Every day we are hearing about more trials and even listening to the actual Derek Chauvin trial as it happens. I thought it might be a good time to talk about Judaism and judging. I was chosen once for a jury and it was an amazing learning experience, and now I recommend that we should go with the goal to be chosen. I was surprised I was chosen because I told them that I am a Jewish educator; however, in reality Judaism teaches so much about justice that maybe I was a good choice. So many of the middot that I teach were called into play in this process. Without going into details of the case, here are some “Jewish Values”:
• Dan l’chaf zechut — Give the benefit of the doubt: This is crucial in a court of law. Can you listen with an open mind or have you decided without hearing the facts?
• Emet — Truthfulness: The truth is always important but how do you know if someone is being truthful? How do you determine the credibility of a witness? Combine that with giving the benefit of the doubt — what’s a person to do?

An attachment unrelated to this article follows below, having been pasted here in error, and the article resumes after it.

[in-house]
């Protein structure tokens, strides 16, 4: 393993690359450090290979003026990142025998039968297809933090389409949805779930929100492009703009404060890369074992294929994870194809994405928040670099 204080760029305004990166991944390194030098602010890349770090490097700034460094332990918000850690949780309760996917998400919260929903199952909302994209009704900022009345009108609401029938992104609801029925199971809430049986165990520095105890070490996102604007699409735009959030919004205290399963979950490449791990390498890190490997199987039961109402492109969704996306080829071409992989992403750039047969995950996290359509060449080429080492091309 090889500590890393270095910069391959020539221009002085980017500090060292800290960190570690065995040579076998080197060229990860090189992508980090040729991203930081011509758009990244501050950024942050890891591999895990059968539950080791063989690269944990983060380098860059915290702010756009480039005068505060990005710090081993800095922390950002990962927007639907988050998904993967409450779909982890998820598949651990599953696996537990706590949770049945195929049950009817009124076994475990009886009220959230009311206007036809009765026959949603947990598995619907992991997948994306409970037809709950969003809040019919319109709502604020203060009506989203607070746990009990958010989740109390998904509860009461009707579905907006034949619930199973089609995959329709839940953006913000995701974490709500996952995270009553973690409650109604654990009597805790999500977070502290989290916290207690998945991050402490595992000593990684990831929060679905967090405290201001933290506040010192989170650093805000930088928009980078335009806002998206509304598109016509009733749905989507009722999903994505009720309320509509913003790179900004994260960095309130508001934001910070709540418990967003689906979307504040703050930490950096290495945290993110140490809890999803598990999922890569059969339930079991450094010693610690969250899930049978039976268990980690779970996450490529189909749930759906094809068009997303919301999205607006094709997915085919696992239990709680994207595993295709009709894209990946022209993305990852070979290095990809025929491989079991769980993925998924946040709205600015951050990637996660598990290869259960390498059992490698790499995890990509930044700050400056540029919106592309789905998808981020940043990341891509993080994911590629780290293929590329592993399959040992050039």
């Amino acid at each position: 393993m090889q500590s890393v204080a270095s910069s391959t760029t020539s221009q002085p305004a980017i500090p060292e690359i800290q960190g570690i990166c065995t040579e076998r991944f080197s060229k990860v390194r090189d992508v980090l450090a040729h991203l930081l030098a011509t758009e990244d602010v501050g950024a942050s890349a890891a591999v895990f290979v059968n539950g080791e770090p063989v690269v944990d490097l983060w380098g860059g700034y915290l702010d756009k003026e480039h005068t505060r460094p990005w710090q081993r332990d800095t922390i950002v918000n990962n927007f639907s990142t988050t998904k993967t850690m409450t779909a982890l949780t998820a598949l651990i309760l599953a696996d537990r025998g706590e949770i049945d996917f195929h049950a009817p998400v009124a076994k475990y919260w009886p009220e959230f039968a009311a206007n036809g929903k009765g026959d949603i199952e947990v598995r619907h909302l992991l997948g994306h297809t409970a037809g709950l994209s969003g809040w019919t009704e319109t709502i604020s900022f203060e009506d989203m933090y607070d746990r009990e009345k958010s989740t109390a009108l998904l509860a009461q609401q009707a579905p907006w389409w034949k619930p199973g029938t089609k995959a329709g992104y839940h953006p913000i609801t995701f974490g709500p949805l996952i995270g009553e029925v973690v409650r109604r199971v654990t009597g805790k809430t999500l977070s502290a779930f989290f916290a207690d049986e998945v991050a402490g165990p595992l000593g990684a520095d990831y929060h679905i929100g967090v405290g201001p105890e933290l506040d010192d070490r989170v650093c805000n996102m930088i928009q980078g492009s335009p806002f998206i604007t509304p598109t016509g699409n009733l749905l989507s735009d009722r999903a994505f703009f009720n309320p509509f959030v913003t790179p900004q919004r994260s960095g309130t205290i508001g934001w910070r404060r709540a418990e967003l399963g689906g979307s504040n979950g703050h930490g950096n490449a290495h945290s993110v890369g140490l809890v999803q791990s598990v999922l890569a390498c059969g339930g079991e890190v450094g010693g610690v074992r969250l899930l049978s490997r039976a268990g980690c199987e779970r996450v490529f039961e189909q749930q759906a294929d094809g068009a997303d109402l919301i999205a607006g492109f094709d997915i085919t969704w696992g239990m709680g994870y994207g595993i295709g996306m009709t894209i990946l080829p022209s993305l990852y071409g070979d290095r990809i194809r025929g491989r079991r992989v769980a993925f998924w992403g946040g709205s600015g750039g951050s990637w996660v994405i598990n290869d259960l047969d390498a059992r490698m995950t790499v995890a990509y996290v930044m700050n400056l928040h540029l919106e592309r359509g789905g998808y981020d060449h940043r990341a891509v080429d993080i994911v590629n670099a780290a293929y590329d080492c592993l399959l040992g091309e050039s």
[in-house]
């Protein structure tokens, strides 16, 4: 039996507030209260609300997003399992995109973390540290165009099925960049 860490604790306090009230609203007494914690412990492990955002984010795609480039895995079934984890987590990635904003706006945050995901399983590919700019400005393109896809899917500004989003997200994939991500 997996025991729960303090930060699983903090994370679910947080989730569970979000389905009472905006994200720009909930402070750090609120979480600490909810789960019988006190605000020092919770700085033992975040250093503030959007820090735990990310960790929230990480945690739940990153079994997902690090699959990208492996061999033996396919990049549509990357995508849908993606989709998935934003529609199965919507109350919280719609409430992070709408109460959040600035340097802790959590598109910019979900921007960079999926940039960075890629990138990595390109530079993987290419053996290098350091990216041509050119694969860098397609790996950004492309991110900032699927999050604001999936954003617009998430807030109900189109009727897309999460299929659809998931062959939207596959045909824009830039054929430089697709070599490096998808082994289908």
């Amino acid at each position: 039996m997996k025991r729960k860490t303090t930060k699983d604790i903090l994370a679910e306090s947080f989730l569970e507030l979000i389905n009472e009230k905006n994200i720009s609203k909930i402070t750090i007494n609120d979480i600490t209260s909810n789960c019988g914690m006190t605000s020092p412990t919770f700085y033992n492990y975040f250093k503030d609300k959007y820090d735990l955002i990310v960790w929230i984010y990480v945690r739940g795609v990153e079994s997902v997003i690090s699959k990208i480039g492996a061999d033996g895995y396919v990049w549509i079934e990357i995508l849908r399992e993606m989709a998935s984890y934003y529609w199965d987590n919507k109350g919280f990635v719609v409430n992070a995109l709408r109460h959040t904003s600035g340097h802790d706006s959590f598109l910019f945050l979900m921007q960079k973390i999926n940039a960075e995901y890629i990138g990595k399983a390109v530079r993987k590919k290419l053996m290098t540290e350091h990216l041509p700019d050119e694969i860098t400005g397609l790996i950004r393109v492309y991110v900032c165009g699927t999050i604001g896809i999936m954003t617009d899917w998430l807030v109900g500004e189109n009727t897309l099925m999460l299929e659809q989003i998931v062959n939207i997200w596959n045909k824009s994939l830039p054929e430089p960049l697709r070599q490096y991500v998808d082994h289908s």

• Shmiat haozen — Being a good listener: On the jury we had to sit for many hours and listen. Can you be a good listener and not be quick to judge? Can you listen with your heart and mind as well as with your ears? Can you really hear another person?
• Ometz lev — Courage: This courage is not to be brave in a fight, but to have the inner courage to stand up for what is right. On a jury, it takes courage to stand up for what you think is the truth and is right. There are 11 others feeling just as strongly as you do. Can courage be about knowing when to argue and when to listen?
• Din v’rachamim — Justice and mercy: These are probably the two middot most recognized in terms of courts of law. We put the two together because it is a matter of balance — you should not have one without the other. Then we must know which to give more “weight” to. Our rabbis guide us here as well. We are asked to think what would happen if the world were “ruled” by mercy alone? What would happen if the world were “ruled” by justice alone?
So, I brought all these thoughts to the jury room and, with 11 others, made a decision that affected many lives. Serving on a jury is our civic duty, it is an incredible experience and it is an awesome responsibility. Many of you have had the experience of serving but as you watch this week, think about how hard it is to be the one to make decisions but also how important it is. I hope I don’t get called again for a long while, but if called, I will go again AND I will learn something new but perhaps I will tell them I’m a camp director — maybe that will get me on the jury!
Shalom…from the Shabbat Lady.
Laura Seymour is director of camping services at the Aaron Family Jewish Community Center.
Judaism and judging